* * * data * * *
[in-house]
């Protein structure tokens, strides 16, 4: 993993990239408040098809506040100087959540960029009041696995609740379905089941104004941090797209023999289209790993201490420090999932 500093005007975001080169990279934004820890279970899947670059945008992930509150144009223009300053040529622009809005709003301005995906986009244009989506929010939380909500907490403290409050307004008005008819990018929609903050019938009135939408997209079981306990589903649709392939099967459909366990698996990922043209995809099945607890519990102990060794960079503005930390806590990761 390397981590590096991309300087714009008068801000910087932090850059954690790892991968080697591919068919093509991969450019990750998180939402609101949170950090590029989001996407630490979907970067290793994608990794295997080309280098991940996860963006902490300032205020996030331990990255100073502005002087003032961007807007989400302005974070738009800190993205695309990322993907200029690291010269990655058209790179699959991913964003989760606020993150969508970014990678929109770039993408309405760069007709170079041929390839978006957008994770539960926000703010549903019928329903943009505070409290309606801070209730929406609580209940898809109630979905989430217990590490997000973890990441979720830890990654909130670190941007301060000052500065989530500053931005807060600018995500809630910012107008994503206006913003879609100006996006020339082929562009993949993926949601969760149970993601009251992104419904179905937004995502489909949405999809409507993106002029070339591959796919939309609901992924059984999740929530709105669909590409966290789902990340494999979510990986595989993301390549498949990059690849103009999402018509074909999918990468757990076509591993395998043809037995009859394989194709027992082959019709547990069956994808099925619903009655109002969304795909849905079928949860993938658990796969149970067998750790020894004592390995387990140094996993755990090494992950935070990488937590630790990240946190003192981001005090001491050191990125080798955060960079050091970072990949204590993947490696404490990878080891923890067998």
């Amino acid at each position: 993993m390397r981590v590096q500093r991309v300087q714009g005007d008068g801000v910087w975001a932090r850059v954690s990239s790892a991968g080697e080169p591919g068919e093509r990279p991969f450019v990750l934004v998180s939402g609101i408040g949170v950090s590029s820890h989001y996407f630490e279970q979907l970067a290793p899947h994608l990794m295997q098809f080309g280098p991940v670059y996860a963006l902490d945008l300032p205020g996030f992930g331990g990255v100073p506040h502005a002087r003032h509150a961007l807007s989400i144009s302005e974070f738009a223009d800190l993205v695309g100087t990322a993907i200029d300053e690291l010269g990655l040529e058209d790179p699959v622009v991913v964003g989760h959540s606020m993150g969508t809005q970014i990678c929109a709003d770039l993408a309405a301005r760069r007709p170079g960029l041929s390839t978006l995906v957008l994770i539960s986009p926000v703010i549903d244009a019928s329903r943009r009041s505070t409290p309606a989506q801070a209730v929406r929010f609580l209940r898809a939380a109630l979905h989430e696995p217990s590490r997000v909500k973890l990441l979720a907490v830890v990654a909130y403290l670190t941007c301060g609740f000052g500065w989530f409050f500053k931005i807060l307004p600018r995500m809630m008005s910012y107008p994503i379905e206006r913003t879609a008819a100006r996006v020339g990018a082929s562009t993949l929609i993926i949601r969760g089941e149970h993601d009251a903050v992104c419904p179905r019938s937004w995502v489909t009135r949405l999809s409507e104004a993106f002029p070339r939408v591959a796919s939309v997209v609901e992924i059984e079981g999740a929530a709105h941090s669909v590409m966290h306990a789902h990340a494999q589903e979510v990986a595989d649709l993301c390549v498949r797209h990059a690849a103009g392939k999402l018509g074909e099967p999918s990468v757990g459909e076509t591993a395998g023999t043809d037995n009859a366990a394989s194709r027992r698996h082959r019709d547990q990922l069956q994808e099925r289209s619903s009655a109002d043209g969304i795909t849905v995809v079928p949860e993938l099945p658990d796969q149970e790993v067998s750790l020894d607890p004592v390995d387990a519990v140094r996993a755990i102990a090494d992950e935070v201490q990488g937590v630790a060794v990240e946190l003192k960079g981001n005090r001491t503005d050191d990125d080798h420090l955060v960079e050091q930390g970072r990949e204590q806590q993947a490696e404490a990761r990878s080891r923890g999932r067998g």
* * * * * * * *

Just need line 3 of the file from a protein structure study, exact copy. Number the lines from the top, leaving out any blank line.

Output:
């Amino acid at each position: 993993m390397r981590v590096q500093r991309v300087q714009g005007d008068g801000v910087w975001a932090r850059v954690s990239s790892a991968g080697e080169p591919g068919e093509r990279p991969f450019v990750l934004v998180s939402g609101i408040g949170v950090s590029s820890h989001y996407f630490e279970q979907l970067a290793p899947h994608l990794m295997q098809f080309g280098p991940v670059y996860a963006l902490d945008l300032p205020g996030f992930g331990g990255v100073p506040h502005a002087r003032h509150a961007l807007s989400i144009s302005e974070f738009a223009d800190l993205v695309g100087t990322a993907i200029d300053e690291l010269g990655l040529e058209d790179p699959v622009v991913v964003g989760h959540s606020m993150g969508t809005q970014i990678c929109a709003d770039l993408a309405a301005r760069r007709p170079g960029l041929s390839t978006l995906v957008l994770i539960s986009p926000v703010i549903d244009a019928s329903r943009r009041s505070t409290p309606a989506q801070a209730v929406r929010f609580l209940r898809a939380a109630l979905h989430e696995p217990s590490r997000v909500k973890l990441l979720a907490v830890v990654a909130y403290l670190t941007c301060g609740f000052g500065w989530f409050f500053k931005i807060l307004p600018r995500m809630m008005s910012y107008p994503i379905e206006r913003t879609a008819a100006r996006v020339g990018a082929s562009t993949l929609i993926i949601r969760g089941e149970h993601d009251a903050v992104c419904p179905r019938s937004w995502v489909t009135r949405l999809s409507e104004a993106f002029p070339r939408v591959a796919s939309v997209v609901e992924i059984e079981g999740a929530a709105h941090s669909v590409m966290h306990a789902h990340a494999q589903e979510v990986a595989d649709l993301c390549v498949r797209h990059a690849a103009g392939k999402l018509g074909e099967p999918s990468v757990g459909e076509t591993a395998g023999t043809d037995n009859a366990a394989s194709r027992r698996h082959r019709d547990q990922l069956q994808e099925r289209s619903s009655a109002d043209g969304i795909t849905v995809v079928p949860e993938l099945p658990d796969q149970e790993v067998s750790l020894d607890p004592v390995d387990a519990v140094r996993a755990i102990a090494d992950e935070v201490q990488g937590v630790a060794v990240e946190l003192k960079g981001n005090r001491t503005d050191d990125d080798h420090l955060v960079e050091q930390g970072r990949e204590q806590q993947a490696e404490a990761r990878s080891r923890g999932r067998g």